A town of about 2000 people in the Riverina region of New South Wales, Australia.
Gundagai (GUNdy-GUY) is one of those places that is, almost inexplicably, rather more famous than its size, residents or history would seem to justify. In literature the name Gundagai represents a sort of quintessentially Australian small town.
In pre-European times the Wiradjuri people used the name Gundagai to refer to a spot a little north of the present township. The name might mean 'place of budgerigars', which would fit nicely with the nearby city of Wagga Wagga, 'place of many crows'. It also may mean 'cut with a hand axe behind the knee', which would fit nicely with the location of the town at a bend in the Murrumbidgee River.
Founded in 1838 on the banks of the Murrumbidgee River, Gundagai was a pastoral town, surrounded by pleasant green (by Australian standards) hills suitable for both livestock and crops. The town was bisected and is now bypassed by the Hume Highway, which runs between Australia's two largest cities, Sydney and Melbourne. Being close to the halfway point on the Sydney-Melbourne road meant that Gundagai was always going to be a popular place to stop; perhaps the constant stream of travellers can account for the many authors and poets who have chosen to reference Gundagai in their work.
It takes two hours to drive from Australia's capital, Canberra, to Gundagai. This stretch of road has remarkable elastic properties: no matter how many villages are bypassed, how much faster the cars drive, or how many extra lanes of smooth highway are built, it always takes two hours to drive from Canberra to Gundagai. I have tested this theory every school holiday of my life and it is still holding.
The old town was built on the flat, lush stretch of greenery between the river and Morley's Creek. Now, when I say a river, I mean it's a river by Australian standards. In this ancient, dry landscape, any waterway may be designated a river if it runs all year round most years, and the 'Bidgee is, by Australian standards, one of the bigger waterways. Down by Gundagai the Murrumbidgee is between 50m and 100m wide - you might struggle to kick a footy across it, but you could hit a golfball over easily1.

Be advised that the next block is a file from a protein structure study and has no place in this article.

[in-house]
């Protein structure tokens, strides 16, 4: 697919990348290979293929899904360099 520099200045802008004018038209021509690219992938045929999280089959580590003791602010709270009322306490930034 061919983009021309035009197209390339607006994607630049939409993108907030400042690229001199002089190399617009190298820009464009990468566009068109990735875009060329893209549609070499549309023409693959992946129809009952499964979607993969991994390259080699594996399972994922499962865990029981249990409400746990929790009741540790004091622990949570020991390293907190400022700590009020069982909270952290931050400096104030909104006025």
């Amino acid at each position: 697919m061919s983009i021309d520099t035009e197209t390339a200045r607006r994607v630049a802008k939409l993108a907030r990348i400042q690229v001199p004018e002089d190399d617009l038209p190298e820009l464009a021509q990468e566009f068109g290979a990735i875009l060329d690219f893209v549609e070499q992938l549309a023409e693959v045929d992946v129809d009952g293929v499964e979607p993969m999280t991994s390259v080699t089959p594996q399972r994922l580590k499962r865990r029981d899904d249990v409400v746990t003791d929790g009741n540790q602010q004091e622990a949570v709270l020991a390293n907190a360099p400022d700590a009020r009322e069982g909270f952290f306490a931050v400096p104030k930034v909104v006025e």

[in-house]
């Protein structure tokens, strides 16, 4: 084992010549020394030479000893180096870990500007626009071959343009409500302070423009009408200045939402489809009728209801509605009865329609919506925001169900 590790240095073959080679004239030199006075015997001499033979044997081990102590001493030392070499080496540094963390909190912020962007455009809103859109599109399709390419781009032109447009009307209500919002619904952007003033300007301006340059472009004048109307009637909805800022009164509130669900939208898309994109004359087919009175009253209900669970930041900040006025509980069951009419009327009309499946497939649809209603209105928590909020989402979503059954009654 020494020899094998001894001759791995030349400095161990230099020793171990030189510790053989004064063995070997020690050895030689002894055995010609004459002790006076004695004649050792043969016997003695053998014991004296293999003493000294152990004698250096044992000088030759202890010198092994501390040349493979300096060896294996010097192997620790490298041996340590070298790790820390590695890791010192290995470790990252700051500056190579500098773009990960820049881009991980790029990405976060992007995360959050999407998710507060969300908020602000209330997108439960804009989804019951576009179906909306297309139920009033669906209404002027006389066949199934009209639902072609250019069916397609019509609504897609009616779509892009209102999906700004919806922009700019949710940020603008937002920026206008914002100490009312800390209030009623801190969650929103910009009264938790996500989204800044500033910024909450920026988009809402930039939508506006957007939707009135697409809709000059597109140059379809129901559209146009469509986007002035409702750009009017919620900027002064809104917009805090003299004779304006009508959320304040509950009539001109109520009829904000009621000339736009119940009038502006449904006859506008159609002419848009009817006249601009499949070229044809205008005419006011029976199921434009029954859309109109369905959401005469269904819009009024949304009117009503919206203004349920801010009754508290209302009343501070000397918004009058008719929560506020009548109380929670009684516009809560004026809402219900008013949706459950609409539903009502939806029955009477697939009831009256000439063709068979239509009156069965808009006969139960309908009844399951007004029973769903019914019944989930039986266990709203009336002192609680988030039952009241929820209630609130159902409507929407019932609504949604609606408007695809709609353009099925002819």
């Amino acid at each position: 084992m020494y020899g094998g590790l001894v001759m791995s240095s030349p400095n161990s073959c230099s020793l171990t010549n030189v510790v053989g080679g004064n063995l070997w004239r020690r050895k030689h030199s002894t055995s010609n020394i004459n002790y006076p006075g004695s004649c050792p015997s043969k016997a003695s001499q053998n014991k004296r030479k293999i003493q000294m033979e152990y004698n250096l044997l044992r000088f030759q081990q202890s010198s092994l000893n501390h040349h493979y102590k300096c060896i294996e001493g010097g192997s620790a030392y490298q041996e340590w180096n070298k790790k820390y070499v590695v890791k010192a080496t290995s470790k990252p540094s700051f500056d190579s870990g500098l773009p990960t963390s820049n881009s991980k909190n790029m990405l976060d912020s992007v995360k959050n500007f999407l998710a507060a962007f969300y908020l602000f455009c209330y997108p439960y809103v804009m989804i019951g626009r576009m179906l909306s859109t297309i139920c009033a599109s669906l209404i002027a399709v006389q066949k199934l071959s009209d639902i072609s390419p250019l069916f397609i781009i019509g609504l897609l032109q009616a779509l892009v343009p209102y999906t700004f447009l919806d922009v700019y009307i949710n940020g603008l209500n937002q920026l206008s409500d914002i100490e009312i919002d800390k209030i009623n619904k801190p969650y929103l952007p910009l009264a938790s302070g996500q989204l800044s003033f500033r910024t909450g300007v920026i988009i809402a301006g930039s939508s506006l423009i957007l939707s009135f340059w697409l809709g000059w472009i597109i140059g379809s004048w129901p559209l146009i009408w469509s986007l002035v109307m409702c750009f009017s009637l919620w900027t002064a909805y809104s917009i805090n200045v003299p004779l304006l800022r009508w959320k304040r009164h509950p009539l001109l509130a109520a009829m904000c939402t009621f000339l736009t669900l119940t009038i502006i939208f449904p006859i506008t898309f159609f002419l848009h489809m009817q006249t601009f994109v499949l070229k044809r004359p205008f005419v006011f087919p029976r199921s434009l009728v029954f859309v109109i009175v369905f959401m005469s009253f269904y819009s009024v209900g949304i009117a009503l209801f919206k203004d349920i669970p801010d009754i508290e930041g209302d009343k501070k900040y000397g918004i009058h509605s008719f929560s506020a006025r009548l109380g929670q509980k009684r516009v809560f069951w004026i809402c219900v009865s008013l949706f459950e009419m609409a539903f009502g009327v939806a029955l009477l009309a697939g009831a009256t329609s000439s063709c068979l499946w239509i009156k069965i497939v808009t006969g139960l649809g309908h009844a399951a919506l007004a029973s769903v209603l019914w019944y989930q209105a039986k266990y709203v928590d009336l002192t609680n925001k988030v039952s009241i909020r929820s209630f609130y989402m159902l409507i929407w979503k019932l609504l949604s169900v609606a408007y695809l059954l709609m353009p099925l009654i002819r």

Remember that lush, flat green bit? That's a floodplain. In 1852 the Murrumbidgee flooded and most of the town of Gundagai was washed away. 89 people, about a third of the population, died in the flooding; another third of the population was rescued by some local Wiradjuri men, Yarri, Jacky Jacky, Long Jimmy, and another whose name is forgotten. After the trauma of the flood, the survivors made a decision that shaped the town as it stands today: they moved the whole town up the hill.
Today's Gundagai, therefore, is a strangely lopsided town. The main street runs along the top side of Morley's Creek, elevated on a steep bank, lined with the usual array of post office, courthouse, pubs and shops. To the north, ranging up the side of a very steep hill, are the houses, schools, police and fire stations, and an impressive collection of churches (not all of which are converted into B&Bs). To the south, behind the shops on the bottom side of the main street, rickety stairs drop down the bank to the level of the creek's floodplain, empty of buildings save for the old mill, a solitary survivor from the old town. From this angle the town might as well be the film set of an old western, beautiful shopfronts propped up in an empty paddock.
In 1867 the Prince Alfred Bridge was opened, the first iron truss bridge in NSW and after a later addition, the longest bridge in Australia (until the Sydney Harbour Bridge was built, anyway). This bridge, an impressive 922m long, spans both the Murrumbidgee and the adjacent Morley's Creek, along with their floodplain, connecting Gundagai to South Gundagai, a 'suburb' of the main town. This bridge was part of the Hume Highway until the 1970s, but has since fallen into a state of specatcular and scenic disrepair. One small section over the river is still in use by local traffic, but most of the bridge is now closed even to foot traffic. It is a sad coincidence that this happened at about the same time as I reached a suitable age to want to walk from my uncle's house at the north side of the bridge to the bottlo on the south.
One benefit of a town built on the side of a very steep hill is that from almost anywhere in town the views are beautiful, and most people can get onto their roof pretty easily from the top side. The christmas lights are really good in Gundagai. And 'downtown' means what it says: the main street is downhill from practically everywhere. People in Australia will sometimes say they are going 'down the street' to mean that they are heading to the main street to visit the shops. Everyone in Gundagai says it. And it's a lovely stroll down the hill to visit those Australian country town institutions: the pub2, the turn-of-the-century cafe, the rissole, and of course the pool. Getting home afterwards is... less appealing, but very good for your glutes.
As one who has spent a considerable part of my life in Gundagai, I am not the right person to advise a visitor. Who can say how much of my affection for the place is the result of happy memories? Is the view from the hill really so beautiful? Perhaps it is that I spent so many hours sitting on the verandah with my grandfather, watching the trucks flying down the highway across the valley, the stars and the mosquitoes coming out to play as the sunset fades into the comfortable dark.
1 Tell you what, I'll test that theory at Christmas too.
2 The Family Hotel has been owned by three generations of Lotts. I thought it was called 'Lotts Pub' and that we only referred to it as 'The Family Hotel' because it was my family's preferred watering hole.